I will illustrate the vipassana jhanas with a description of some candle-flame meditation I did when on retreat and playing around with the samatha jhanas by using kasinas. Kasinas are various traditional practices that involve using physical objects such as colored disks, candles, etc. as a starting point to attain samatha jhanas, powers and the like. They are described in the standard references I list in the chapter on the the Concentration States.
The retreat when I first really nailed down the details of the vipassana jhanas was a seventeen day retreat that I went on when I was an anagami (the third stage of awakening in one of the models of awakening, to be discussed shortly). I didn't begin playing with this territory until around the second week of the retreat, and by that point my concentration was very strong and flexible. It didn't take me more than a day before I could go through the following cycle. Initially, I would stare at a candle flame until I really could stay with it, then there would be a natural shift, I would close my eyes, and I would see the visual purple phenomena where the afterimage of the flame was burned onto my retina.
This would fade in a few seconds to be replaced by a red dot in the center of my visual field. The red dot was clear, very round, pure, bright and seemingly stable. However, within a minute or so it would begin to shake, roll off to one side, and I would notice all sorts of things about how intention and observation messed with the position, stability, and clarity of the dot. First seeing the dot is the first samatha jhana, and in this case is the equivalent of Mind and Body, where mental phenomena become clear external objects. Noticing things about intention influencing the position and stability of the dot is cause and effect.
Shortly thereafter this would become irritating and the dot would begin to shake, shudder, split up, spin off to one side or the other, and generally seem to misbehave quite on its own. This was the entrance to the Three Characteristics. After a while of this, practice would shift, become naturally stronger, and this slightly larger red dot would appear in the center again that stayed there on largely its own, but it had a gold spinning star in its center that would spin on its own with a speed and direction that varied with the phase of the breath, which I noticed when I broke my focus enough. This addition of motion, the image happening on its own, and somewhat wider attention (wider dot), not to mention bliss when I broke my concentration a bit and focused on my body, is the entrance to the second vipassana jhana.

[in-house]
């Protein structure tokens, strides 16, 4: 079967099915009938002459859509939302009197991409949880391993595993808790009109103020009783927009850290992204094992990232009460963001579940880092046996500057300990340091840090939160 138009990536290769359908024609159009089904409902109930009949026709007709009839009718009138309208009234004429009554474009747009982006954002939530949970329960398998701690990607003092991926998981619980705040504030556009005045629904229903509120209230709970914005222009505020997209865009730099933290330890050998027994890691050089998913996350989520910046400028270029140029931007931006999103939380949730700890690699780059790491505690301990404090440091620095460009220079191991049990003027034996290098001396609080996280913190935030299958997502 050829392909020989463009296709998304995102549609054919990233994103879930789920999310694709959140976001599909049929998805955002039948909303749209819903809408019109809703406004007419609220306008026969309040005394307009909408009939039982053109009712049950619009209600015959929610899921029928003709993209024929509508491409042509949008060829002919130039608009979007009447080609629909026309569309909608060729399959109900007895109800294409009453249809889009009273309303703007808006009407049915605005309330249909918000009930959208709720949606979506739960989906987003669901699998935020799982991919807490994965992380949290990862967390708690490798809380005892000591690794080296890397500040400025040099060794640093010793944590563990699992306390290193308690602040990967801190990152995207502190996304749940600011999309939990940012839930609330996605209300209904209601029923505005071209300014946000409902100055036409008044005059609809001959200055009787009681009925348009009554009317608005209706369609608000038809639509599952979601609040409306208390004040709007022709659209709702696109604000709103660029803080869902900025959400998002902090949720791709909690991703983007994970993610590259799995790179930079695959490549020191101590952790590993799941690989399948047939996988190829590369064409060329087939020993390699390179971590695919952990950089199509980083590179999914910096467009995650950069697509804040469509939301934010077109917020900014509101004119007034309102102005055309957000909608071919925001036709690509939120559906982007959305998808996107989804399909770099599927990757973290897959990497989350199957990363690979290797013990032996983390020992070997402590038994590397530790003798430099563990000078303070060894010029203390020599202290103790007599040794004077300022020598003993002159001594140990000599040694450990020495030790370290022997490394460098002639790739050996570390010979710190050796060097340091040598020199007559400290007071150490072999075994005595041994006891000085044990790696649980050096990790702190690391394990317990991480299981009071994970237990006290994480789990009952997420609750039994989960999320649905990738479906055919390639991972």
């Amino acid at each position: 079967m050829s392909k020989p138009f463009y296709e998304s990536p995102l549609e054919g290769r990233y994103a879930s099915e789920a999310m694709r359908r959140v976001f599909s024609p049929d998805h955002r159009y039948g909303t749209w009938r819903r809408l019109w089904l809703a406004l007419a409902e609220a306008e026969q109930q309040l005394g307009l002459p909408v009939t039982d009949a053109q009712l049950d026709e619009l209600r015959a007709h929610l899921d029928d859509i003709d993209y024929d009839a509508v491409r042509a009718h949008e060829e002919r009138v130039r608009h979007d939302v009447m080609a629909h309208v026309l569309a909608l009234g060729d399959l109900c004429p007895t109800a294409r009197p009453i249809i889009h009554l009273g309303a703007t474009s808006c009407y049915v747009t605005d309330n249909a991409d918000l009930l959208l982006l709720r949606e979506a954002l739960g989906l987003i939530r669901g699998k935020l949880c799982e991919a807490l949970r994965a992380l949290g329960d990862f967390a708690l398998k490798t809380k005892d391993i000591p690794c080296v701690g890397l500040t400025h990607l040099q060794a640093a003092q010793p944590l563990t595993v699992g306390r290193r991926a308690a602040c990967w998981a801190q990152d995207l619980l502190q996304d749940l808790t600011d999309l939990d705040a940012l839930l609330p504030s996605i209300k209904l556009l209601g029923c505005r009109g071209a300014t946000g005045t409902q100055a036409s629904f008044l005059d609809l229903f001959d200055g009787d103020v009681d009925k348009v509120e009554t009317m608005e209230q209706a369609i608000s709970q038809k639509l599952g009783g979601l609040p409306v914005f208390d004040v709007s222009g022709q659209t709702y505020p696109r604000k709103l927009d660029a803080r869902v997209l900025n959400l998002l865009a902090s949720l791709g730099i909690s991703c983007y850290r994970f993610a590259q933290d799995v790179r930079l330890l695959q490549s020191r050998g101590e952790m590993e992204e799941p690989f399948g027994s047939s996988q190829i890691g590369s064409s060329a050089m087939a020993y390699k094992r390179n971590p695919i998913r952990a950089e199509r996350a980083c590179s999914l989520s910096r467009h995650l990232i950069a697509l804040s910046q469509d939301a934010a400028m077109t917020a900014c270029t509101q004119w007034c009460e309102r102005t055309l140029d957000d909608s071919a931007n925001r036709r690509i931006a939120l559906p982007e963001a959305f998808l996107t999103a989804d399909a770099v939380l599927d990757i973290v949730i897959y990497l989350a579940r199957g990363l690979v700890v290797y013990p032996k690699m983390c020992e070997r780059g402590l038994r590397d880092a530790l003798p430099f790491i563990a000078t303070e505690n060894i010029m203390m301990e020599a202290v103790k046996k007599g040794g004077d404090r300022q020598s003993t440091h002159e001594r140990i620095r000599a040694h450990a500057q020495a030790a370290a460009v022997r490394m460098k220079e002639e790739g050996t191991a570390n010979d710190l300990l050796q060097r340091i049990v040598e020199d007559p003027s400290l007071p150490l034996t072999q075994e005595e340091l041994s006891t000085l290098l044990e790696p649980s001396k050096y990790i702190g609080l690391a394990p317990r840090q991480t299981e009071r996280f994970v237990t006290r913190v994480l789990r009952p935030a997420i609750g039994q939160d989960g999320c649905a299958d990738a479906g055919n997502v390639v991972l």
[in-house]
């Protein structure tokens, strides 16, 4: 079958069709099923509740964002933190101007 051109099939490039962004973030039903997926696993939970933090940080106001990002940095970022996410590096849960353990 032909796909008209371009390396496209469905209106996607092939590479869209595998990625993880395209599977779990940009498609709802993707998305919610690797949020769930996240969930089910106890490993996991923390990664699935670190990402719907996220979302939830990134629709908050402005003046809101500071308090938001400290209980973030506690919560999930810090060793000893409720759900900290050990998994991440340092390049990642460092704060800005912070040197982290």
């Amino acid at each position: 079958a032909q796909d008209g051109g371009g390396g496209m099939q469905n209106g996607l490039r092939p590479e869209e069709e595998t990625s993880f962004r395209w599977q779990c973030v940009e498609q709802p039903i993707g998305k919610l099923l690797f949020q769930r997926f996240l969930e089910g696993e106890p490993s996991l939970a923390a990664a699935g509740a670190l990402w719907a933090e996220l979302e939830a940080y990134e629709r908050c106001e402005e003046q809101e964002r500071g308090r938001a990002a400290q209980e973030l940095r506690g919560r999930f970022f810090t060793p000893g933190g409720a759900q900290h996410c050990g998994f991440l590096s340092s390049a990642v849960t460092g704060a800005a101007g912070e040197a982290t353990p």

The red dot with the spinning gold star would gradually acquire purple, green and blue rings around its outside, and then there would be a sudden shift where the red dot would vanish and be replaced by a slightly larger black dot. The black dot initially would seem to be a good focus, but quickly the area around the black dot got more interesting, with many very complex multi-point stars all circling slowly around it, getting wider and wider, with the interference patterns between them getting more and more complex, while the black dot faded somewhat, but to what was unclear. This addition of a problem perceiving the center but with complex patterns of experience with multiple frequencies going out to the periphery marks the early and middle phases of the third vipassana jhana. Further, as the thing got wider, there was this slightly disconcerting feeling that attention was out of phase with the visuals.
As the complex patterns around the outside began to become more spherical as the edges wrapped around towards me, they began to be made out of lines that had more of a rainbow quality to them, with many complex motions and manifold symmetry. This was harder to pay attention to and simultaneously comprehend it all, marking the mature third vipassana jhana and the later stages of the Dark Night. Note, as this was being done with almost no fixation on psychological content and with very strong concentration, I did not have any of the typical feelings that sometimes accompany this territory when it cycles through with less concentration. Instead, it stayed at the level of geometry, image and light except when I widened my attention somewhat to notice other aspects.
This complex sphere on which was unfolding more and more complex patterns would then shift to something far more inclusive of space and the center of attention, thus becoming much more three-dimensional. At this point, things seemed to happen on their own, but in a silent, clear, all-encompassing way that was way beyond the second jhana, and this marks the entrance to the fourth vipassana jhana.